H1: Dry Heath

Dry heath typically occurs on higher levels of fertile acid sands and gravels that drain freely with the falling rain water passing quickly through the soil to the peat layer below and down towards wet heath and eventually valley mire and bog. Being such difficult conditions for plants to grow dry heathland is dominated by specialist plants such as heather and gorse. Open dry heath is dependant on some form of intervention management in the form of grazing, burning or clearing to stop regeneration by scrub and eventually tree species such as birch and Scots pine.   There are various types of dry heath but analysis of these is rather for the experts and I choose to pit them all into one heading but as you visit various areas of heath you start to notice that, contrary to popular belief, heathland habitat is, indeed, quite variable in subtle ways. For example, north of Poole the dominant heather is ling whereas south of Poole it is the deeper purple of bell heather than is dominant. Again, to the north of Poole there is quite a lot of western gorse whereas to the south European gorse  is more common. The dwarf gorse is more widespread to the north of Poole although is frequent to the south. Within any dry heath areas there are going to be variations as well where, for example, worn paths expose the sand below. his is where some of reptiles thrive along with ground nesting bees, wasps and beetles. Gorse scrub can establish in some areas, a home for Dartford warblers, and elsewhere scattered birch and Scots pine may become established which are beneficial to woodlark, tree pipit and nightjar. Lowland dry heath is an internationally endangered habitat but, thankfully, although much has been lost in the last fifty years or so, there is still a good amount left in Dorset.  Under the Phase 1 habitat survey classification system dry dwarf shrub heath is coded as D1 and is described as follow: "Vegetation with greater than 25% cover of encoids or small gorse species in relatively dry situations. Calluna vulgaris (ling). Vaccinium myrtillus (bilberry), Erica cineraria (bell heather), Ulex minor (dwarf gorse) and Ulex galli (western gorse) are typical of lowland dry dwarf shrub heath. Acid heaths usually occur on deep podsols developed on base-deficient sands, gravels and clays. Basic heaths are much more restricted in extent and may be recognised by the presence of herbs characteristic of chalk grassland and open habitats. " Under the National Vegetation Classification system dry heath is classified primarily as H1-4, H6, H8-10 and H12-22.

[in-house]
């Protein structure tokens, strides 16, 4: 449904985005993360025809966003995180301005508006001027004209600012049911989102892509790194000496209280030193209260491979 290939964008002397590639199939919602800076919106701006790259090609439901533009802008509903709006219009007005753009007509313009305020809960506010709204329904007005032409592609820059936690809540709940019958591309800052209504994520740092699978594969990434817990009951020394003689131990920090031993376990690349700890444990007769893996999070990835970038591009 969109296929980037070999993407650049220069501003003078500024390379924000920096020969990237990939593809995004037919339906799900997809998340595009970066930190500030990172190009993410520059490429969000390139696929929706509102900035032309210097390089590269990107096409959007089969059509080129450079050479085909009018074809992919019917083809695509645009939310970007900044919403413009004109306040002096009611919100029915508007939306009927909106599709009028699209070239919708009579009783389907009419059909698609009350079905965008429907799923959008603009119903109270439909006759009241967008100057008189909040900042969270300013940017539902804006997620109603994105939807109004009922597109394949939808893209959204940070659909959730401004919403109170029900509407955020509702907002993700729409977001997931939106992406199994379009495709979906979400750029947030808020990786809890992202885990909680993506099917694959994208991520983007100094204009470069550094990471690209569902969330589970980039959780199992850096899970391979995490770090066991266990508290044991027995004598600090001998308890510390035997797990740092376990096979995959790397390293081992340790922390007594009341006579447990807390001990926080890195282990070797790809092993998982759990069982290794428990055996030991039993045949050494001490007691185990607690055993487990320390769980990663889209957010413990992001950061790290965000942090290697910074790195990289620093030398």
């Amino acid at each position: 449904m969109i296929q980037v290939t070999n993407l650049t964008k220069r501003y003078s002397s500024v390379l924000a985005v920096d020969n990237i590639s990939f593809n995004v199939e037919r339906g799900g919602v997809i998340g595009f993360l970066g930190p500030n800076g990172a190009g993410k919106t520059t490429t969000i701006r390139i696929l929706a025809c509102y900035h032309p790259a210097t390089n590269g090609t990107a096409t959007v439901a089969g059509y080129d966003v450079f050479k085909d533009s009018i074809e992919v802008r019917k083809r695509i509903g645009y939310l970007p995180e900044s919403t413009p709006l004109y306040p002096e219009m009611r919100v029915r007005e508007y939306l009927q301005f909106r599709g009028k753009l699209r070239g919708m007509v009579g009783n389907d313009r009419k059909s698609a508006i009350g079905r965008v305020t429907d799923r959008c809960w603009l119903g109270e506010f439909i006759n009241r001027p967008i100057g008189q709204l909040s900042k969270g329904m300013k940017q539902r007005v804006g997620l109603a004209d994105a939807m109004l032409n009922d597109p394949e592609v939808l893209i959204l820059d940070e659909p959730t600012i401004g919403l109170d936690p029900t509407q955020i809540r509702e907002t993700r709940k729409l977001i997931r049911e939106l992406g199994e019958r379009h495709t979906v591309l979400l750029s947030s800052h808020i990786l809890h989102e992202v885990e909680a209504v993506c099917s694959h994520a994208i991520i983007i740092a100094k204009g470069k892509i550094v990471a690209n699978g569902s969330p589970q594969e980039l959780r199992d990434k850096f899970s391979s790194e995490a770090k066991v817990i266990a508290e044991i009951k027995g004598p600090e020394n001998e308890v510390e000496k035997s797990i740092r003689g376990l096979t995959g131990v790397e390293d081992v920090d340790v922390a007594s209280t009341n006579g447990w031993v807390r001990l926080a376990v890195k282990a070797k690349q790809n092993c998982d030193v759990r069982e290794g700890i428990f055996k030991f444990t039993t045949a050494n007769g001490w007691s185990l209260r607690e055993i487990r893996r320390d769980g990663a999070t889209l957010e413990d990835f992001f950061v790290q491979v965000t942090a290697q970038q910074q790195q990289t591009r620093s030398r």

Habitat Species List
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Habitat Sites List
Displaying 1 - 54 of 54
Site Extent
Arne Nature Reserve

Significant

Thorncombe Wood and Duddle Heath

Foundation

Coombe Heath Nature Reserve

Significant

Carey

Significant

Higher Hyde Heath Nature Reserve

Partial

Stoborough Heath National Nature Reserve

Partial

Hartland Moor National Nature Reserve

Partial

Morden Bog National Nature Reserve

Partial

Holton Lee

Foundation

Ham Common Local Nature Reserve

Foundation

Studland Heath National Nature Reserve

Significant

Wareham Forest (Great Ovens)

Foundation

Winfrith Heath Nature Reserve

Partial

Alder Hills Nature Reserve

Partial

Sopley Common Nature Reserve

Significant

Upton Heath Nature Reserve

Significant

Holt Heath National Nature Reserve

Significant

Turnerspuddle Heath Nature Reserve

Foundation

Avon Heath Country Park

Foundation

Parley Common Nature Reserve

Significant

Moors Valley Country Park

Foundation

Dewlands Common Local Nature Reserve

Foundation

Stephens Castle Local Nature Reserve

Significant

Hengistbury Head Local Nature Reserve

Partial

Kinson Common Local Nature Reserve

Partial

Turbary Common Local Nature Reserve

Foundation

Canford Heath Local Nature Reserve

Significant

Bourne Valley Local Nature Reserve (Talbot Heath)

Significant

Godlingston Heath National Nature Reserve

Significant

Creech Heath National Nature Reserve

Foundation

Sandford Heath National Nature Reserve

Significant

Wareham Forest (Gore Heath)

Foundation

Wareham Forest (Northport Heath)

Significant

Wareham Forest (Woolsbarrow)

Significant

Wareham Forest (Carey Heath)

Foundation

Tadnoll Nature Reserve

Partial

Hethfelton Wood

Foundation

Purbeck Ridge (Whiteways Hill and Flowers Barrow)

Partial

Moreton Heath

Foundation

Puddletown Forest

Foundation

Affpuddle Forest

Foundation

Norden Heath and the Green Pool

Significant

Rempstone Heath

Significant

Brands Bay

Significant

Worgret Heath

Foundation

Furzebrook Heath

Partial

Jubilee Trail - Redbridge

Foundation

Slepe Heath

Foundation

Dunyeats Hill Nature Reserve

Foundation

Ferndown Common

Foundation

Wytch Heath

Partial

Corfe Barrows Nature Park

Significant

Blue Pool

Minority

Significant